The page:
Squareball Review

The bleeps and bloops of the 2-bit era can sound to us like grandpa’s tired, wheezing war stories. It’s hard to imagine this unimpressive noise delighting gamers thirty years ago. But there’s a charm to the way Squareball remixes those old sounds, dusts off the visuals, and rearranges them to make something surprisingly new. Like a videogame period piece, Squareball effectively recreates a bygone era.

In a novel twist, you don’t control the eponymous bouncing square ball directly. Instead, you scroll the environment left and right with your finger, keeping the ball out of the way of bottomless pits and deadly lava. Increasingly complex level design introduces new types of color-coded walls to bounce off of, like yellow quicksand that will slow your ball to a crawl.

No need to check your calendar; you did not travel back in time.

While this premise could have turned out terrible, the level design is really what saves the day. Each stage is reminiscent of a classic 2d side-scroller, but retold through blocky shapes and a main “character” that can’t stand still for a second. As a result, you have to keep moving forward, even if you can’t manage to scroll fast enough to move past one set of obstacles. It’s frustratingly difficult, but you’re still strangely compelled to keep going.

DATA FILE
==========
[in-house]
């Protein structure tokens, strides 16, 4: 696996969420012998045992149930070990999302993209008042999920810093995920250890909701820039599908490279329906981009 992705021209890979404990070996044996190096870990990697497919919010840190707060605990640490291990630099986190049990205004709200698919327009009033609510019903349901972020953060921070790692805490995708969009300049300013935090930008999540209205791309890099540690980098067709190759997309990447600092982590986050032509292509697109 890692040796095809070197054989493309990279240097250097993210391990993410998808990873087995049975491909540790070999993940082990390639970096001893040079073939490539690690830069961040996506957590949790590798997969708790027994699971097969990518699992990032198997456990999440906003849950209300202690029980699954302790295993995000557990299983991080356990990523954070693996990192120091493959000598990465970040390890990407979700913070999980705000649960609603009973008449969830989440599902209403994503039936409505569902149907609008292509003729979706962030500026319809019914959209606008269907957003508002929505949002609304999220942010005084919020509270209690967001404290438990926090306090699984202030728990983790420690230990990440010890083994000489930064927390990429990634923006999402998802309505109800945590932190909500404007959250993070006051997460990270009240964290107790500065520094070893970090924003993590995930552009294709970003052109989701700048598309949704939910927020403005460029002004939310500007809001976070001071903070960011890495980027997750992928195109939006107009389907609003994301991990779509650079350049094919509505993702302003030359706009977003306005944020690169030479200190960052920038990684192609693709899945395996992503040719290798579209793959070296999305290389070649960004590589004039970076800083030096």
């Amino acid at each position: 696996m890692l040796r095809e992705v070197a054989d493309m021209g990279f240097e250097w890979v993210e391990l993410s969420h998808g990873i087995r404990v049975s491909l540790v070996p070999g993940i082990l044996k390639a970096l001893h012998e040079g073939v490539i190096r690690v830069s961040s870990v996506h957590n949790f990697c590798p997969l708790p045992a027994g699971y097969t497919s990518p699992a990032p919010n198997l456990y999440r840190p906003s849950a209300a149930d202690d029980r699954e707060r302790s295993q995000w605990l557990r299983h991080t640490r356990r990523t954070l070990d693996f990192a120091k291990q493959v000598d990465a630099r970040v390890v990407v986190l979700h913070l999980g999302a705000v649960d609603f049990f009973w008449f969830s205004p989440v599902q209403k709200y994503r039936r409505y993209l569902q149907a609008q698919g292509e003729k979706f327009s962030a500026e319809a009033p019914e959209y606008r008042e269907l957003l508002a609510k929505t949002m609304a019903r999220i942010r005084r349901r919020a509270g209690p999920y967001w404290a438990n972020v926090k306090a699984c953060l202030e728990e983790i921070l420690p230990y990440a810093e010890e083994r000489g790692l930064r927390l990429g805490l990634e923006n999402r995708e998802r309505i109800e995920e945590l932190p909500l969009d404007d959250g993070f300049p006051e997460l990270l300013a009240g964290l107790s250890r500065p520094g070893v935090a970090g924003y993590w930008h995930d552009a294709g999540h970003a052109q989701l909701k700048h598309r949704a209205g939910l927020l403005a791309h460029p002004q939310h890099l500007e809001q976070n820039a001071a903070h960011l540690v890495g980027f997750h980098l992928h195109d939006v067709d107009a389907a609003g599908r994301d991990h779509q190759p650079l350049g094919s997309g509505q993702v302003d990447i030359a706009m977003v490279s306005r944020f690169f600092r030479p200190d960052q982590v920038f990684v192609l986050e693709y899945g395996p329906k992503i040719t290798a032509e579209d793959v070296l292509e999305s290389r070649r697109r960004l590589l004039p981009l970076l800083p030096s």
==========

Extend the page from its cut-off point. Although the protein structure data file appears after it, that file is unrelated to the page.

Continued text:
Through it all, you’ll hear some of the best chiptunes ever on the soundtrack. The music is incredible, and provides a perfect accompaniment to the intense reverse-platforming.

Awesome music, awesome difficulty.

We’re not really sure who will get the most out of Squareball. Is it for old fogeys who actually remember the Atari days? Or is it meant to challenge new players with the visual/audio language of a generation ago? We’re not sure both will get equal enjoyment– the intense difficulty level will probably alienate the first group, and kids in the second group will probably turn up their noses at the first screenshots they see.

If you’re somewhere in-between, though, we recommend you check this game out. Squareball conforms to our modern-day ideals of “fun”, even if it’s using an ancient language that might as well be Cuneiform.

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